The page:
Transforming dated shopping centers into satellite campuses can help hospitals save money and expand their reach in the community.
When Vanderbilt University Medical Center executives first considered locating services in an aging Nashville shopping center, the price of the property is what caught their eye.
"We concluded that we could get medical clinic space and office space at this location at a much less expensive rate than what we were paying to build on our main campus," says C. Wright Pinson, MD, associate vice chancellor for clinical affairs.
As they looked at the partly vacant retail complex—Nashville's first enclosed shopping center—more closely, the cost became only one of its attractive attributes. Construction on 440,000 square feet of leased space began in 2007 and, when it is completed in April, Vanderbilt Health at One Hundred Oaks will boast nearly 20 clinical programs and nearly 750 Vanderbilt employees.
Vanderbilt's vision for a second campus in a shopping center is one that is increasingly shared by medical center leaders around the country. "It's a type of real estate development that we're going to be hearing more about in the future," says Don Hunter, president of Hunter Interests, a national real estate development and consulting firm based in Annapolis, MD.
Hunter points to two trends driving the development of so-called "medical malls." As communities sprawl ever larger, retailers chase their customers into far-flung suburbs, leaving older shopping centers to languish. "Just about every community that's had any kind of growth has these shopping centers that are toward the center of the metropolitan area because they were built years ago, and they're not performing well," Hunter says.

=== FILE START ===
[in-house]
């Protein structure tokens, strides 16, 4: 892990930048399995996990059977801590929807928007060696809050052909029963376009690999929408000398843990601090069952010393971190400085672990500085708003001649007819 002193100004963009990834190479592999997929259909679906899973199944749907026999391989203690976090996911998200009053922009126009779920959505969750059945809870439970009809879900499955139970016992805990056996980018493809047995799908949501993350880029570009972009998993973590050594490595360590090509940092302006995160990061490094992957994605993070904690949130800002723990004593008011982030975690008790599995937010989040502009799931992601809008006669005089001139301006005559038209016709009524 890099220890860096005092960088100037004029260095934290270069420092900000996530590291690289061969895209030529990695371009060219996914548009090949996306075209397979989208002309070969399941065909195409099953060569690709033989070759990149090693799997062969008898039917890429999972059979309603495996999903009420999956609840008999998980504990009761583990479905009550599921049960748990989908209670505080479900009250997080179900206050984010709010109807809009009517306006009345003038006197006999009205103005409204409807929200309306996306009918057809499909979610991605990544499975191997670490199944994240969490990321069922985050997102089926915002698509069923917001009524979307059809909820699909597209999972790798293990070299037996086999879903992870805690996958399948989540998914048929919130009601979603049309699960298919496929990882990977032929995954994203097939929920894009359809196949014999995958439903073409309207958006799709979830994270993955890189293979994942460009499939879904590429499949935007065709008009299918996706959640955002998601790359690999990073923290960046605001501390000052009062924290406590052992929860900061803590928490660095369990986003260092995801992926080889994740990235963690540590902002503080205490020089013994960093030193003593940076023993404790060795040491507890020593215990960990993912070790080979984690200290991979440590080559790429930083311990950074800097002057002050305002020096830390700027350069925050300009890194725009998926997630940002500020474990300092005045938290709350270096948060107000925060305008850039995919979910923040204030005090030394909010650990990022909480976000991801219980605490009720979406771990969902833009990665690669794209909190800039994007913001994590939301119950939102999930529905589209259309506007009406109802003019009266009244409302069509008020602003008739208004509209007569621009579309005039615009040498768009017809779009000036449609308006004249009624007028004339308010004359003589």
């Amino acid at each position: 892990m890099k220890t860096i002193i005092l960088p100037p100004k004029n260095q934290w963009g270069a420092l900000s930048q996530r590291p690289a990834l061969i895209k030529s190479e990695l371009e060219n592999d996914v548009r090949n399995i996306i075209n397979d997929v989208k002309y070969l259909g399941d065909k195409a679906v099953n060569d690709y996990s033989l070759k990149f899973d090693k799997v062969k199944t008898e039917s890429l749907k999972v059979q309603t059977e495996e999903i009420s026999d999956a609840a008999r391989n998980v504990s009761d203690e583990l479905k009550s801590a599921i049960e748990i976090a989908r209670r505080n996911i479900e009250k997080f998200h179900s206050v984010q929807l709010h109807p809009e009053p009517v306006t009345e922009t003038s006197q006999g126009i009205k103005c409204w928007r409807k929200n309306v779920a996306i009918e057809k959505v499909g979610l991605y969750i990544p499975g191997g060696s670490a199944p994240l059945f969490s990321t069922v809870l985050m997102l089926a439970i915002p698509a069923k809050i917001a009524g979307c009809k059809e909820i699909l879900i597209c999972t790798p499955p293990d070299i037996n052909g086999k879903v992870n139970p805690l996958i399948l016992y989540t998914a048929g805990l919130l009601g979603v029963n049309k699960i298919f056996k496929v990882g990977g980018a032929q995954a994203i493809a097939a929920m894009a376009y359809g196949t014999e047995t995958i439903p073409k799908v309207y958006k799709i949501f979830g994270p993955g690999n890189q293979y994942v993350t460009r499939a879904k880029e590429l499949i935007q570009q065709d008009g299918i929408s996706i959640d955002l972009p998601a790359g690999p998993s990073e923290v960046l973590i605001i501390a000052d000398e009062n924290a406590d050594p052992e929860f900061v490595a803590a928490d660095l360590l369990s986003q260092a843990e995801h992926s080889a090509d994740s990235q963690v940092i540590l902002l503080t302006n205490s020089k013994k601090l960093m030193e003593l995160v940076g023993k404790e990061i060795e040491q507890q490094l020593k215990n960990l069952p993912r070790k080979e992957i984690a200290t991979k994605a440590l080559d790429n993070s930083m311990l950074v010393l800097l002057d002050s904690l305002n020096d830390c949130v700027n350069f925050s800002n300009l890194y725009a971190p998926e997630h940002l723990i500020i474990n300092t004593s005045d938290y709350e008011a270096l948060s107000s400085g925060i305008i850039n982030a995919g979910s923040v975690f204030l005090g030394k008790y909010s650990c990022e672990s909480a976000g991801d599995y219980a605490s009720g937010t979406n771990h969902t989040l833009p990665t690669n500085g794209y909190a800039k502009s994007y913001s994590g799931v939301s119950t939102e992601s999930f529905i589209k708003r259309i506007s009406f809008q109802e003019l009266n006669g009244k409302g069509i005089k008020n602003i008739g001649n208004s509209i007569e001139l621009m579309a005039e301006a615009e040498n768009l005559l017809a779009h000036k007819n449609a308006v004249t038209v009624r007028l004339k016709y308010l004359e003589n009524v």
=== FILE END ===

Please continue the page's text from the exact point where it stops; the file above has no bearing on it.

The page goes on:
Meanwhile, hospitals want to make their ever-growing outpatient services more convenient for their patients. Aging shopping centers, located in older residential areas not too far from center-city hospitals, are willing to offer attractive terms to hospitals that need large amounts of space and long-term leases.
"There's going to continue to be strong demand for locating medical service facilities near residential areas, where the people are," Hunter says.
That, in fact, became a primary reason for Vanderbilt to stake a claim at One Hundred Oaks. As Vanderbilt grows, traffic problems getting to and from the hospital grow with it. The mall, located right off Interstate 65, offers easier access for patients coming from the medical center's wide service area.
And then there is the parking issue.